BUSTING CHILD AND TEEN ANXIETY
Another year is approaching very fast and with it will come— exams, finals, good-byes, and college. It can be all wrapped up in one word — CHANGE. As parents, we look to find that proper balance between pushing and letting them relax to recharge, but how do you know when the balance is off? Here are just a few things to look for:
Withdrawal — is your child disconnecting from the things that they used to enjoy? When the mind becomes overwhelmed or stuck, it goes into a sort of “self-defense” mode. Shutting down and trying to sort it all out is good, but only when the process does not take you dramatically away from those people and activities which can help the mind relax and decompress.
Action steps: clear the calendar and make an appointment with your child to just simply relax! No school, no social media, no studying. Give your child’s mind time to take a break and enjoy the freedom from the pressures. Make this time all about relief through enjoyment and help their mind enjoy that taste of reconnection.
Short-tempered — even when things seem to be going well in the moment, if your child is barking at his friends, or you and other family members, it’s time to check in and call a mental time out.
Action step: reset the moment with your child by telling them to take a second and just let the grouchiness go and take a simple few deep breaths in. Avoid taking this as an opportunity to ask a lot of questions. Just take it as a moment to release and start again. Freedom of the mind releases the negative energy of anger and frustration, so it doesn’t keep showing up to ruin the moment.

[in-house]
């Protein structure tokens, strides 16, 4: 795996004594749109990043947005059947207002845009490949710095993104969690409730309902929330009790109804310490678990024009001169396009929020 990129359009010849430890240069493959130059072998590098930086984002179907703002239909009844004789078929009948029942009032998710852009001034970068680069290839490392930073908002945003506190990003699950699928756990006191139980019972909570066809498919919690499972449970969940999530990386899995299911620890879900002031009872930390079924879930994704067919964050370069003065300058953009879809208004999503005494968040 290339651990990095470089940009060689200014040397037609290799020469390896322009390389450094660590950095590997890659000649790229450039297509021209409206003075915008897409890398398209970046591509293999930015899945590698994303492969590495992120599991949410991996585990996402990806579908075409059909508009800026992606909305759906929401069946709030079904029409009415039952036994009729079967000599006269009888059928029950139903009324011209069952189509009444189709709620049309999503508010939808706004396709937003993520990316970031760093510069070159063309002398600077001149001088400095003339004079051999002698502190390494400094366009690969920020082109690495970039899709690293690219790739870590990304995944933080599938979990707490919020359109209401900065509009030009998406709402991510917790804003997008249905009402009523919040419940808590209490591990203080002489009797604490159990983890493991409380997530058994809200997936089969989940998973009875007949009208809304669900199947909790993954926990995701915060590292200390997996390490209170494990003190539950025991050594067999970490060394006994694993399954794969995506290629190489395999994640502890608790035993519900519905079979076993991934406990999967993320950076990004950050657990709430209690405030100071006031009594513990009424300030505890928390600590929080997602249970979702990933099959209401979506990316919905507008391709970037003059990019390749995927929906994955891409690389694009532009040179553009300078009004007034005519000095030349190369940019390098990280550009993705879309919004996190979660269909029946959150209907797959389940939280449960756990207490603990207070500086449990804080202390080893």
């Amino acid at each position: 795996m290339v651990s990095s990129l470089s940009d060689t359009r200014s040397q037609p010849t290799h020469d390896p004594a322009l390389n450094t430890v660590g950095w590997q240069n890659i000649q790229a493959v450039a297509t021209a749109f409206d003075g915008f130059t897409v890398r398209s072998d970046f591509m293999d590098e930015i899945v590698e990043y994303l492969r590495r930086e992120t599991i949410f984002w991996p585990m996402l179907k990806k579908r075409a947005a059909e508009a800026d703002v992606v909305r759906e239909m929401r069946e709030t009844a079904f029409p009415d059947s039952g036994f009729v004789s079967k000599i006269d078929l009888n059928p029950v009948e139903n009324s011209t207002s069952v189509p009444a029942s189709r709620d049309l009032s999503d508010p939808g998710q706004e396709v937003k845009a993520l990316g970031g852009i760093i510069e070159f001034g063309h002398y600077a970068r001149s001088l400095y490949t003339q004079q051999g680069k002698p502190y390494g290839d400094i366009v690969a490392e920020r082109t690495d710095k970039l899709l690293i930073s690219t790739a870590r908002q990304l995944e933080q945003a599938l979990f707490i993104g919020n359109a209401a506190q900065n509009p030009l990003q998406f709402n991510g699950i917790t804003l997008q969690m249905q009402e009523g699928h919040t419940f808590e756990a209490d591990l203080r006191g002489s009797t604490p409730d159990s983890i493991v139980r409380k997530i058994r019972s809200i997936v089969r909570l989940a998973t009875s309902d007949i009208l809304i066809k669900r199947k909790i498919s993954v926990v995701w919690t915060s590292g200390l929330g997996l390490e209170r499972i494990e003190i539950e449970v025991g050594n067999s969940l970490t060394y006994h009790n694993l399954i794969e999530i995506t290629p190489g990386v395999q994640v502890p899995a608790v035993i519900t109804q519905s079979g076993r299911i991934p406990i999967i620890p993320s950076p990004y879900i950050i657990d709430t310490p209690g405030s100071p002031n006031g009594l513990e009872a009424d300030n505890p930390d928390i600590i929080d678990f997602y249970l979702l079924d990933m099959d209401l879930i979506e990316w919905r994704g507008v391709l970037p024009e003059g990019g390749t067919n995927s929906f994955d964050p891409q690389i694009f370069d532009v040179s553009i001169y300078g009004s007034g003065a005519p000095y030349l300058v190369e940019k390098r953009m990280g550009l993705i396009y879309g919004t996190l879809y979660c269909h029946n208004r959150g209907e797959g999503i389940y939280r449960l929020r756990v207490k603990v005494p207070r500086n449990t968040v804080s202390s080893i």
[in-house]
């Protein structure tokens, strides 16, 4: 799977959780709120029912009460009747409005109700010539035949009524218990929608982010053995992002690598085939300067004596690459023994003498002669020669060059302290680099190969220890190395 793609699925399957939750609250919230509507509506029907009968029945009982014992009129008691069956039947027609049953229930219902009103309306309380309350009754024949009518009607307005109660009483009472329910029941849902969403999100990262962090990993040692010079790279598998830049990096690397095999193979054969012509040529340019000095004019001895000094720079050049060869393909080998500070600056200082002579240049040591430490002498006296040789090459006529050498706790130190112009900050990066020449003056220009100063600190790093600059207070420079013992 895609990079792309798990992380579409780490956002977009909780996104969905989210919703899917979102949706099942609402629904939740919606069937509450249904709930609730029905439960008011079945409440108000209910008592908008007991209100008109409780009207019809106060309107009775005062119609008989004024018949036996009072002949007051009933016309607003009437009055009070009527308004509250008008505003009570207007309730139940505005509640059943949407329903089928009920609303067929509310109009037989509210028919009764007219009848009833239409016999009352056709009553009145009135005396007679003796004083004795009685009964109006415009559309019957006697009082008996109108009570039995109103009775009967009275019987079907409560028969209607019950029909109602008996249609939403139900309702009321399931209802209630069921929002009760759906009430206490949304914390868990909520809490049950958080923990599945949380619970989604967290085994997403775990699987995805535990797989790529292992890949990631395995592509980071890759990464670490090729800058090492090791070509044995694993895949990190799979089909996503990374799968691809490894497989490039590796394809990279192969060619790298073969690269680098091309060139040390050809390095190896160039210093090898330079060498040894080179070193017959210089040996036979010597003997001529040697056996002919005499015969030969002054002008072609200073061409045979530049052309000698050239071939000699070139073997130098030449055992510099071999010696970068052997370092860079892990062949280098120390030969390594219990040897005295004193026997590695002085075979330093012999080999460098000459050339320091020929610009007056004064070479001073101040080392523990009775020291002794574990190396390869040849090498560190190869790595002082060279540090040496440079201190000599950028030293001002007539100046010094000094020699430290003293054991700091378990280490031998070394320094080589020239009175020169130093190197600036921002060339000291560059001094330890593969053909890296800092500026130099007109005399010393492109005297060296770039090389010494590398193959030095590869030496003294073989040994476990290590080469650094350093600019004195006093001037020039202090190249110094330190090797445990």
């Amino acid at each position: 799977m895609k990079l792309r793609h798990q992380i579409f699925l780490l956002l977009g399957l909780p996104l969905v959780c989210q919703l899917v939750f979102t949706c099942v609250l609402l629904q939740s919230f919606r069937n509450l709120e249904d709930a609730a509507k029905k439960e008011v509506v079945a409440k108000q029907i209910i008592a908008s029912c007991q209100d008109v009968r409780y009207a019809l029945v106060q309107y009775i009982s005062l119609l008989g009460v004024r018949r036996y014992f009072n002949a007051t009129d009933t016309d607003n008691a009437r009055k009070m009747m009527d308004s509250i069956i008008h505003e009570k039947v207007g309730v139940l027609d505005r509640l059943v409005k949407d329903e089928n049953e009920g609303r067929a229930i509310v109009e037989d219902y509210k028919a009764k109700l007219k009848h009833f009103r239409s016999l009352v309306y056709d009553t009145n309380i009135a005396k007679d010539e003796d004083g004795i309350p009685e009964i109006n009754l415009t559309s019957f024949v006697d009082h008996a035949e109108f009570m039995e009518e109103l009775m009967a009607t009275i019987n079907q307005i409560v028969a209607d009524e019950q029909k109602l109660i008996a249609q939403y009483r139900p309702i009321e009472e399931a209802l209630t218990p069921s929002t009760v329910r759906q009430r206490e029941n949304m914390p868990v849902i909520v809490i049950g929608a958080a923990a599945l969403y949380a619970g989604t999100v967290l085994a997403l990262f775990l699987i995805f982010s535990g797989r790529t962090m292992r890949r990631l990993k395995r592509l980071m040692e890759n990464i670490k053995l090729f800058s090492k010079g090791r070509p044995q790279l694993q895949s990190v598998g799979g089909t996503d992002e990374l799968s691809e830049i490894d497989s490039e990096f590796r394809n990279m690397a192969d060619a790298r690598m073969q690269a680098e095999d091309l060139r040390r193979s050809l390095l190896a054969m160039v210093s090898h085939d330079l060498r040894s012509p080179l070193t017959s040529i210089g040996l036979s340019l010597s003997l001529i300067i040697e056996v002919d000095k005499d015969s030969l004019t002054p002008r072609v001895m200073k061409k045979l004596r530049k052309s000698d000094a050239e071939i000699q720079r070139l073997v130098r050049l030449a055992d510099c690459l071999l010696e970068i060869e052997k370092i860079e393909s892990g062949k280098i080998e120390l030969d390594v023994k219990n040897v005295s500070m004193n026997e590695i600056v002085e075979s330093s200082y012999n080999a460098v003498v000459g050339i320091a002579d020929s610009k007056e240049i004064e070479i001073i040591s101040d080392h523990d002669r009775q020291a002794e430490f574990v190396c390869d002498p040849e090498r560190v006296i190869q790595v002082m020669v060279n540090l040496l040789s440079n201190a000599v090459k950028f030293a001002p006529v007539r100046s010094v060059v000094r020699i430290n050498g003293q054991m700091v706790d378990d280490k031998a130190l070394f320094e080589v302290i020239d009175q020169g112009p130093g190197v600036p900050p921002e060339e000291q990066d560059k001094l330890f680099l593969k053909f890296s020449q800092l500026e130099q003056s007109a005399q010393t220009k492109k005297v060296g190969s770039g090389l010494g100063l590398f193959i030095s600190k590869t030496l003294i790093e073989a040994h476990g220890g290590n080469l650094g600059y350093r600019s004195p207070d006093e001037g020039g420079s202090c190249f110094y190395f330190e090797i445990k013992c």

Who cares attitude — pressures from academic and social situations can lead to a child feeling defeated before he has even started. Too much on the mind can feel to your child like he is carrying a heavy backpack full of trouble. Once his “mental energy” is done doing the heaving lifting, he just stop short of the goal.
Action step: help your child sort out all the important things by going over them, prioritizing and breaking down tasks into steps. This will help him keep all the power needed for the immediate step (study this chapter and only worry about one chapter now) rather than feeling the drama and trauma of the end goal (pass the regents and worry about it all now) weighing down his mind and energy.
You know your child, and you know when your child’s behavior changes. Sure, it’s another year of so much going on. The good news is that when you take a step in a new direction and help guide him with a new approach, you can break the old cycle and ways of thinking just in time to make these best efforts yield the best results.
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